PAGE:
A new radio station that is literally a homegrown operation hits the airwaves Friday around Minneapolis.
The KRSM Southside Media Project (98.9 FM) will air 24/7 from the Phillips neighborhood in south Minneapolis with a 3- to 5-mile broadcast range and programming centered on minority communities, particularly American Indian and Spanish-speaking residents.
An idea that grew out of meetings between community leaders eight years ago, the station was finally made possible via the Community Media Initiative by Pillsbury United Communities and the FCC’s Low Power FM (LPFM) initiative. It can also be streamed online at KRSMradio.org.
The station’s manager and its only paid employee, Brendan Kelly, is well-known in the hip-hop community as BK-One, a former DJ for rap star Brother Ali and alum from the Rhymesayers Entertainment camp. He helped recruit dozens of community representatives and aspiring broadcasters from the area to create a station that he said “is literally like a walk through the neighborhood.”
KRSM will broadcast via a small new radio tower from the Waite House community center, 2323 11th Av. S., a hub for after-school programs and informal education programs.
“We think the smaller [broadcasting] range is empowering, not limiting, because it means we can zero in on exactly who we’re trying to reach and represent,” said Kelly, a South Sider who took to broadcasting 20 years ago at the University of Minnesota’s student station Radio K.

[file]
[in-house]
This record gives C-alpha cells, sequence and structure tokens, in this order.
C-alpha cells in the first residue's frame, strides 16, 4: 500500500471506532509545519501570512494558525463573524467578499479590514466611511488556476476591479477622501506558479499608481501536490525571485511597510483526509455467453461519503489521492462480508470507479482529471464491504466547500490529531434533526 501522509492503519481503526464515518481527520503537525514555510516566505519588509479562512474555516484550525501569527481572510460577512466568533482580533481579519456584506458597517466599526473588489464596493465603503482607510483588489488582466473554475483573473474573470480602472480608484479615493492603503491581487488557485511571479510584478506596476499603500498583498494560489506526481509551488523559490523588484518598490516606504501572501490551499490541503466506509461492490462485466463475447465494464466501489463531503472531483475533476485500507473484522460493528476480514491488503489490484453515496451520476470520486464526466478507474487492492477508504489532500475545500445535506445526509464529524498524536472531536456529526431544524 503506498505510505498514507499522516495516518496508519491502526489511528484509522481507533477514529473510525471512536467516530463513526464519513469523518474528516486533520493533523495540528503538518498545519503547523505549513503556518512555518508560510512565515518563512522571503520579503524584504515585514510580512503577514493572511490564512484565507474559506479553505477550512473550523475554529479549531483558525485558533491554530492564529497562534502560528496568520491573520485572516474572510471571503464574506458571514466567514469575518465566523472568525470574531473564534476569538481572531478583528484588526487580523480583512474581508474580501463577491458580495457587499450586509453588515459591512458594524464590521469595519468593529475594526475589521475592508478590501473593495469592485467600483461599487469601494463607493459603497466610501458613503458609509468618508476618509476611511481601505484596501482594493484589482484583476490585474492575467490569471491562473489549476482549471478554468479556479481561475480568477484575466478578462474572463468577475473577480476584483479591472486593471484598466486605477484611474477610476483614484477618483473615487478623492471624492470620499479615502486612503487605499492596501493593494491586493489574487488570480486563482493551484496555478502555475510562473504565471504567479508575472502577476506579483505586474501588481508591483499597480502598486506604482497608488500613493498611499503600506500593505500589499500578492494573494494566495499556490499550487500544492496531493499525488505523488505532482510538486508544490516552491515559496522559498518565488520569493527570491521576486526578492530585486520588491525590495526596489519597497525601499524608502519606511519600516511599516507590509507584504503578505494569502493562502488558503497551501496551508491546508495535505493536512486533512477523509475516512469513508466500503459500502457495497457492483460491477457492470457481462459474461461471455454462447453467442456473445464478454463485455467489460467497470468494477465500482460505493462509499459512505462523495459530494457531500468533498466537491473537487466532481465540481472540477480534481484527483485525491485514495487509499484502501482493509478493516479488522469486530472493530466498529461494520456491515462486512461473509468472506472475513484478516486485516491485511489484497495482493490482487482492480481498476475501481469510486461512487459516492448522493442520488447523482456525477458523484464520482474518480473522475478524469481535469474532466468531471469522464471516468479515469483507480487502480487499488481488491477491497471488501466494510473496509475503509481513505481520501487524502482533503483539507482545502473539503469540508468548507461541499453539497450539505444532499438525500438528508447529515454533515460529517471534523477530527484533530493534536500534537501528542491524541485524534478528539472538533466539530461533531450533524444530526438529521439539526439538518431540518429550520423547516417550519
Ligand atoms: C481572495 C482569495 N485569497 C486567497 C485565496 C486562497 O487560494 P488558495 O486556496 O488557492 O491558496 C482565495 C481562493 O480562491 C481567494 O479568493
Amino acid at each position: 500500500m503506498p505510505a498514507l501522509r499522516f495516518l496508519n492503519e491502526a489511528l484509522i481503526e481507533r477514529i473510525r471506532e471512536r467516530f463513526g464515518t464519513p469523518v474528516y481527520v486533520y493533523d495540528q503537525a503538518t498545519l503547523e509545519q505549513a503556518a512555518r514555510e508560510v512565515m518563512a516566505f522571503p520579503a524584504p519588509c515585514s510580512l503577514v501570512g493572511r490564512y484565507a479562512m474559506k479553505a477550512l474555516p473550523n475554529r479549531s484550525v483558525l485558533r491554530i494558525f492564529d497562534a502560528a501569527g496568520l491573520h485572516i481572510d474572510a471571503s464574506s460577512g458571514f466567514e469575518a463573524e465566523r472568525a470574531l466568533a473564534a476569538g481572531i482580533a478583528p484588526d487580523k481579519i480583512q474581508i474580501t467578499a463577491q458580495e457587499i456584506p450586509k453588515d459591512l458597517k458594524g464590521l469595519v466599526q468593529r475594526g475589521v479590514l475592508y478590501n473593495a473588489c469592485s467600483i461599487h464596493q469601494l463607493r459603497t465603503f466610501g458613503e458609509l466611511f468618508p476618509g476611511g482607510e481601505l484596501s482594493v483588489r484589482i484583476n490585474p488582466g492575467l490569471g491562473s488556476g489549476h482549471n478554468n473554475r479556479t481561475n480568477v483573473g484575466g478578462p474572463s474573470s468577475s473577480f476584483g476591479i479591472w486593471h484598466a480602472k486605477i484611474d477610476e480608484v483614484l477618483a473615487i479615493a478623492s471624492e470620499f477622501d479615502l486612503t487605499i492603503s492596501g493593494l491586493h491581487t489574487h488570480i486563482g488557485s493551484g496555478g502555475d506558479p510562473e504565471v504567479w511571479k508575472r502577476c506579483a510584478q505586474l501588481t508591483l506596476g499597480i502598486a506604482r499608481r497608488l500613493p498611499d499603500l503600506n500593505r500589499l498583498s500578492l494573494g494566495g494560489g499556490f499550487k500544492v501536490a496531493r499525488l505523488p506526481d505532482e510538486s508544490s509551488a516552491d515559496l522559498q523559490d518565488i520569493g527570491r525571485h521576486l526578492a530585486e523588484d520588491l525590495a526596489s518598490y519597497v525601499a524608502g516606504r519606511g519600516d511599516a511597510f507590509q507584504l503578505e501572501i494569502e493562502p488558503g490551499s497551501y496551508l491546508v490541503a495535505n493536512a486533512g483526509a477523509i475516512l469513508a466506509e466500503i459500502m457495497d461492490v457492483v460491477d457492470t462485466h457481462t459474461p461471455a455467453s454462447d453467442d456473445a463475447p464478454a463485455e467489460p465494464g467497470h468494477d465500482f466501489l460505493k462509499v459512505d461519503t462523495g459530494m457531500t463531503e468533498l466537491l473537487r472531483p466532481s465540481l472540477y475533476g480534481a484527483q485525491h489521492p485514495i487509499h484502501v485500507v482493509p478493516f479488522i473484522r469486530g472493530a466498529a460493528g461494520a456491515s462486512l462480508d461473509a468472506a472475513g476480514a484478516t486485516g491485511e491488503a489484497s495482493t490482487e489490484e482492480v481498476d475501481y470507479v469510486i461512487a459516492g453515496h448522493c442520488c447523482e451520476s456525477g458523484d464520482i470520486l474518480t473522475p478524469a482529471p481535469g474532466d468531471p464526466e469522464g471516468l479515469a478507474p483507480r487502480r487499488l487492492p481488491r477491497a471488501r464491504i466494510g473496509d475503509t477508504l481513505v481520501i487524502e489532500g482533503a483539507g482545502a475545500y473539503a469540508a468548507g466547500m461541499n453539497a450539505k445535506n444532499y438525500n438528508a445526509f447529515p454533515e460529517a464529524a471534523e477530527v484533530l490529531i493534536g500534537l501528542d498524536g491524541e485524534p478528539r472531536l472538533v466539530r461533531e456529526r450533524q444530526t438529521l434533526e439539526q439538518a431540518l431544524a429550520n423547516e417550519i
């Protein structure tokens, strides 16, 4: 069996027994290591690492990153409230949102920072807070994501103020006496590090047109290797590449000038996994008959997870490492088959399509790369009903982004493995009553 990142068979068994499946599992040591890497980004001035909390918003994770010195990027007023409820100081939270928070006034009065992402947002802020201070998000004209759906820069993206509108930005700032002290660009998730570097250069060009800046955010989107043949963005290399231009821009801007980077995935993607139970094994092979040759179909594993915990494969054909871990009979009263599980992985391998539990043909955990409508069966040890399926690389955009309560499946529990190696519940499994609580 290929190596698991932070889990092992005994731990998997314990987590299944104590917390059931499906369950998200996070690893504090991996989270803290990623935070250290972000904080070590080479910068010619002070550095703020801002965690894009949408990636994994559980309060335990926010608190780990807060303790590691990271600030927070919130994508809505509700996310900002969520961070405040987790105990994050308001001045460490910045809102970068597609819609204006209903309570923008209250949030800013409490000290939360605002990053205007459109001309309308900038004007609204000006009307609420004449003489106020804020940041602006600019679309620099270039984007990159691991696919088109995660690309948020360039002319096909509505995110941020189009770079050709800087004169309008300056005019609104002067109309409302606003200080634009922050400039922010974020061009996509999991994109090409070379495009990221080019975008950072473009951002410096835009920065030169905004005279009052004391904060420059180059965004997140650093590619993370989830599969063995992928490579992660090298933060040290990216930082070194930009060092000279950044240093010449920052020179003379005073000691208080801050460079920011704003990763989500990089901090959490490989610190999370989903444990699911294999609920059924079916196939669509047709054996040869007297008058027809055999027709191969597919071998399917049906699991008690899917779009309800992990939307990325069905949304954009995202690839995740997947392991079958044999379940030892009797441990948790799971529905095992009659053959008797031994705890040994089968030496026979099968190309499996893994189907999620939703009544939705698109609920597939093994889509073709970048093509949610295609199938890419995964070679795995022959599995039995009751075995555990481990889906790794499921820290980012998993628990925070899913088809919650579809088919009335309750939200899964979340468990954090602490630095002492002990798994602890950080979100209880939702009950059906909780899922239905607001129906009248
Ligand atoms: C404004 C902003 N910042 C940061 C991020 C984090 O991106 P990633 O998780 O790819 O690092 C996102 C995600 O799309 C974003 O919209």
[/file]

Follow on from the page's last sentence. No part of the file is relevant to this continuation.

Of course, even one small section of south Minneapolis includes residents from dozens of countries and a number of ethnic and religious backgrounds, the kind of diversity the station intends to represent, Kelly said.
One of the area’s core communities is the Little Earth housing division for American Indians, whose members were heavily involved in the creation of KRSM and will host seven shows at first, covering music, news, cooking and healthy living — by far the most programming for indigenous listeners on the local radio dial.
Kelly also said the station would air the first local Haitian show and programs in six different languages, and will aim for an equal number of men and women broadcasters. He said he hopes the station will immediately set itself apart from even KFAI-FM (90.3 and 106.7 FM), a mainstay of diverse community radio since 1978. Like KFAI, the new station will balance music and talk programming.
“There will certainly be similarities with KFAI,” Kelly said, “but in our view we’ll be complementing and not competing with what they do. We think there should be way more radio stations like this around the country.”
The LPFM initiative covering stations such as KRSM was created in January 2000, part of an FCC effort to balance corporate monopolization of the country’s FM dials.